While it's easy to shoot lovely, shallow depth-of-field footage with Canon EOS cameras, they tend to fall down with wide‑angle, high-detail shots, due to the softer downscaling: everything becomes a bit 'hazy'. This doesn't happen with the GH1. Rolling shutter (or 'jello' effect) problems are still an issue with the GH1, although they seem slightly more controlled than with the current Canon cameras.
There are a few other features found on the GH1 that aren't available on the equivalent Canon models, such as a stereo mic with smoother automatic gain control, live histogram and autofocus during video recording, and a high‑quality electronic viewfinder. Where the GH1 falls behind — in addition to the lower bit-rate codec — is the smaller selection of lenses and lack of frame‑rate options. Being limited 1080/50i and 720/50p in PAL and 1080/60i and 720/60p in NTSC is a shame, considering the Canon models give you all of the PAL and NTSC frame rates, and have true 24p, 25p and 30p on offer. For many people, that wouldn't be a deal breaker; I shoot almost exclusively at 25fps, so the GH1's 50i can be converted down to 25fps when de‑interlaced, but it'd be nice to have all of the options available. You'll have to think about what you'll be shooting most often when you make a purchasing decision.
Hopefully, this review will have shown you why I'm a big fan of the Panasonic GH1. It's a camera designed much more with video in mind than its Canon EOS competitors. It's just a pity that Panasonic didn't provide a higher data‑rate for the codec, as that would have taken care of the compression artifacts issue. Higher bit‑rates are available, but only via unofficial firmware updates (see 'Firmware Hacks' box) that are not supported and are likely to void the camera's warranty.
Initial reports relating to the Panasonic GH2 show that the 24p, 24mbps AVCHD mode doesn't suffer from unpleasant compression 'mud', and that noise performance is much improved. Is it best to buy a GH2? Well, it will cost a fair bit more, so if your budget is limited and you're looking for a hybrid still and video camera, you really should test out the Panasonic Lumix GH1.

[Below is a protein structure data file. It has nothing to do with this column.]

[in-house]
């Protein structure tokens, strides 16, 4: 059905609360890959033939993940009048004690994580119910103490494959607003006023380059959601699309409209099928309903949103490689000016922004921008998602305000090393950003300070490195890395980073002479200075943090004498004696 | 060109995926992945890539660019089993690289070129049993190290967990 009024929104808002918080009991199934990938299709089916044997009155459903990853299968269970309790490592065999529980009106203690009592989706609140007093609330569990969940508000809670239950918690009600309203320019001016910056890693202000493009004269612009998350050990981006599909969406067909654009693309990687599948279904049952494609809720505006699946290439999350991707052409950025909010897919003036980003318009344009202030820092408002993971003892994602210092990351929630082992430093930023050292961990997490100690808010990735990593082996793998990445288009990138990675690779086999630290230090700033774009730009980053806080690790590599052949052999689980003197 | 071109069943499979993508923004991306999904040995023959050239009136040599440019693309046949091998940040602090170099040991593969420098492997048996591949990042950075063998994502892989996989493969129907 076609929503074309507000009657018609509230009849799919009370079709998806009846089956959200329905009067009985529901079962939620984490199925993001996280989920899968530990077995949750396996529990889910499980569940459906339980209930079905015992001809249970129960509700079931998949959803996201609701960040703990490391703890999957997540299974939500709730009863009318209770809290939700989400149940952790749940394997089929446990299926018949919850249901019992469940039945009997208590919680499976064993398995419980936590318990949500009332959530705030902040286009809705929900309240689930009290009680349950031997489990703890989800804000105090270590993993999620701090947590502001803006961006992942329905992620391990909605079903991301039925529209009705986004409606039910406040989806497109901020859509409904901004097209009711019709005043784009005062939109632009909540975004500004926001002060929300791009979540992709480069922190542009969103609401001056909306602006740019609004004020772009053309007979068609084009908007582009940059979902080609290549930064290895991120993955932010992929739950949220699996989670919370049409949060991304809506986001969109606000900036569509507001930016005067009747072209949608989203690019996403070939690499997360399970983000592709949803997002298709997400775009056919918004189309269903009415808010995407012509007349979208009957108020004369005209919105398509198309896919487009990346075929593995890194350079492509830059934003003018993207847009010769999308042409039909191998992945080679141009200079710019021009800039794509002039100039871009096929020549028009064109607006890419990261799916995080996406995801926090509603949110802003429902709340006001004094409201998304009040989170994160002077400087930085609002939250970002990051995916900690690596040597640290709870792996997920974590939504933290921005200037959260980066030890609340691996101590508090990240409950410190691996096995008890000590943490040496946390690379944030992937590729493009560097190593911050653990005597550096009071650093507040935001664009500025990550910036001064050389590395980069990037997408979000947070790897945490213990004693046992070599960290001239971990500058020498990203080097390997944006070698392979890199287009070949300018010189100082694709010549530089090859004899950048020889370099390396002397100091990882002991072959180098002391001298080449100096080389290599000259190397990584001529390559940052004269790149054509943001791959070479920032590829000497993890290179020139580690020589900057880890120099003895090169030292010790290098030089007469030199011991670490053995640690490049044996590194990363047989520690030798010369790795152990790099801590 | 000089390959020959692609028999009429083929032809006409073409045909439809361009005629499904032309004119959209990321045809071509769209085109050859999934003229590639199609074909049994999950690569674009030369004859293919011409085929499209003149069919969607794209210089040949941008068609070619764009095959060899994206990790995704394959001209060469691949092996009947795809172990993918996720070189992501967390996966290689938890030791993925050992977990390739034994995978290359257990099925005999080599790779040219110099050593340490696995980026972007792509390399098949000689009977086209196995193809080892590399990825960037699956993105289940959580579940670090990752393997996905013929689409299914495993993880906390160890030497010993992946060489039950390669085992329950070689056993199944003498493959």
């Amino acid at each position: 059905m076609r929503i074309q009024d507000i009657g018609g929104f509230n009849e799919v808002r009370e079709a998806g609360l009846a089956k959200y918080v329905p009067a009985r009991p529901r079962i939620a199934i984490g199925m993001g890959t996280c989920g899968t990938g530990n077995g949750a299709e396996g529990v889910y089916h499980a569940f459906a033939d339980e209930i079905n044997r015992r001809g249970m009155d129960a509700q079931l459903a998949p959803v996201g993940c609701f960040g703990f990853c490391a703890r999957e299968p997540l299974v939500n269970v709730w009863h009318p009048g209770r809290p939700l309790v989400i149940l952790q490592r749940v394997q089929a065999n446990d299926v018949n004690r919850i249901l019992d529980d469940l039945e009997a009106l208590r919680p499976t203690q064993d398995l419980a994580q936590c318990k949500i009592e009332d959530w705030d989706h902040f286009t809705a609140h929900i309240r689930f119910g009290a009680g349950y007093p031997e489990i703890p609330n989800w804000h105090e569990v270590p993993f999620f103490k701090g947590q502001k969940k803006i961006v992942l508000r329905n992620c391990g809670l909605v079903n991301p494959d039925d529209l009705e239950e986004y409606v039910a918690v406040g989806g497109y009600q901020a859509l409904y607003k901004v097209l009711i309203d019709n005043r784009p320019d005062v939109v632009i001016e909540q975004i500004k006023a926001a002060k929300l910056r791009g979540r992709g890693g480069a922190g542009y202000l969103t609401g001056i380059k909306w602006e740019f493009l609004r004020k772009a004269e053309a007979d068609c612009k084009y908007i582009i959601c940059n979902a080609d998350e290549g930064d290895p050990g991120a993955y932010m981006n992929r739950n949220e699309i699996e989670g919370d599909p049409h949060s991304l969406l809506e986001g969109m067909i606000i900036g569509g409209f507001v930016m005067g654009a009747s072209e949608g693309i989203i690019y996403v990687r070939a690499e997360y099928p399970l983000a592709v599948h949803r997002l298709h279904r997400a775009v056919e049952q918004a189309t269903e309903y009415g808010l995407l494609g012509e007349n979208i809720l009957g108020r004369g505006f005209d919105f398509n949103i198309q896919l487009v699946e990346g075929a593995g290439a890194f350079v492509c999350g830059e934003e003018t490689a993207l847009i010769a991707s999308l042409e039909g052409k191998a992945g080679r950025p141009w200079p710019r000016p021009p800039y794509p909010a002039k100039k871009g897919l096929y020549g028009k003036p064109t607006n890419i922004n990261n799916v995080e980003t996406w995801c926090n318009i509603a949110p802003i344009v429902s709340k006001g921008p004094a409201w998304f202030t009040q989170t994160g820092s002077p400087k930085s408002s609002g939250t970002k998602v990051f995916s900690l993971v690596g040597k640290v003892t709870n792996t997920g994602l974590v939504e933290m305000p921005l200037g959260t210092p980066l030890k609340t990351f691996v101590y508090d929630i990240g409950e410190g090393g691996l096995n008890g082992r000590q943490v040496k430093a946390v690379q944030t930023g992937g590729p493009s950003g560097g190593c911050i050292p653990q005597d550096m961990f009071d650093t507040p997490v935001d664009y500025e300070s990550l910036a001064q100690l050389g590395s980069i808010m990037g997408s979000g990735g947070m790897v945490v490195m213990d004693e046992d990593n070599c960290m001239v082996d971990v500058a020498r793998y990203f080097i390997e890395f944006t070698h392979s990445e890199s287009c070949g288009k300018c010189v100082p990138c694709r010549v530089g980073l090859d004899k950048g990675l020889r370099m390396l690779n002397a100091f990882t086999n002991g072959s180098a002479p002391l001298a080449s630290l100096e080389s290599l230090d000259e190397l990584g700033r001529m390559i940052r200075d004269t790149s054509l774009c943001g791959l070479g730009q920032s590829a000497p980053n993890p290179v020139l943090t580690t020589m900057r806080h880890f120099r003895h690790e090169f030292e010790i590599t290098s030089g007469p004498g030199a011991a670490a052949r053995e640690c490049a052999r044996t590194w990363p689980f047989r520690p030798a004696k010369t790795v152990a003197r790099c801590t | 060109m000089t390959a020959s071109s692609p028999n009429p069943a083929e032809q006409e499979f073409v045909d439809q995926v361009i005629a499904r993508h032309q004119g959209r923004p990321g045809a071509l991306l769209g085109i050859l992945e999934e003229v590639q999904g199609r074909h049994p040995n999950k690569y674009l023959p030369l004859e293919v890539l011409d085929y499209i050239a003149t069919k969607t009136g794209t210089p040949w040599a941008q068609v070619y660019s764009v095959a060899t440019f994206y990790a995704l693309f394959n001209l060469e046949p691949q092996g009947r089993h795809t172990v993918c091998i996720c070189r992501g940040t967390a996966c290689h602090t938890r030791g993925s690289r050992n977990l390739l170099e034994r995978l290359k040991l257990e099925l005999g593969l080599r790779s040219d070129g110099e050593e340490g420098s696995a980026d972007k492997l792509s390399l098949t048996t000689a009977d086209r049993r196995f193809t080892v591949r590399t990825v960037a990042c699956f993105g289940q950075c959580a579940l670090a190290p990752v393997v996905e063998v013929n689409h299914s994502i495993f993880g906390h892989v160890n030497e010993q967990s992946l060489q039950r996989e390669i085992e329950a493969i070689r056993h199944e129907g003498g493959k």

Assuming you're looking for a hybrid camera with 1080p video capture and interchangeable lenses, the Canon EOS 550D is a clear rival, offering a different balance of features but similar results. Purpose‑built camcorders with similarly interchangeable lenses are much more expensive, an example being the Sony NEX VG10, costing about £2000$2000. If the ability to change lenses isn't necessary for you, a less expensive portable video recorder may fit your bill, saving you quite some cash. Be sure to check the '5 Best Buys' Portable Video Recorders section in this issue for a few different options.
In order to achieve correct exposure (balanced brightness), gain is applied to the image data after it's converted from analogue light. The side-effect of applying gain (referred to as ISO value in digital photography) is noise, displayed as unattractive moving pixels. The GH1 video mode is limited to a maximum of ISO 1600 (relatively high gain) and ISO can be selected in 1/3-stop increments (when enabled via the menu system). Noise on the Canon 7d is slightly better controlled at 1600 ISO (left of image) and less so at 800 ISO. The GH1 can suffer from strange colour banding at higher ISO settings.
A good de‑noise plug-in will help to remove some noise, but the GH1 never going to match the low-noise performance of the Canon 5D MkII which, to be fair, costs nearly four times the price and has a sensor twice as big. It's interesting to note that the GH1 images are slightly brighter when compared with the 7d images taken at the same ISO. This is a much discussed topic on online forums, with many users reporting a similar difference in exposure. In simple terms, this means that it's very difficult to do a like-for-like comparison, and in fact makes the GH1 look worse than it actually is! Please note that the images printed here have had the contrast and brightness boosted to show the pattern of noise clearly in print.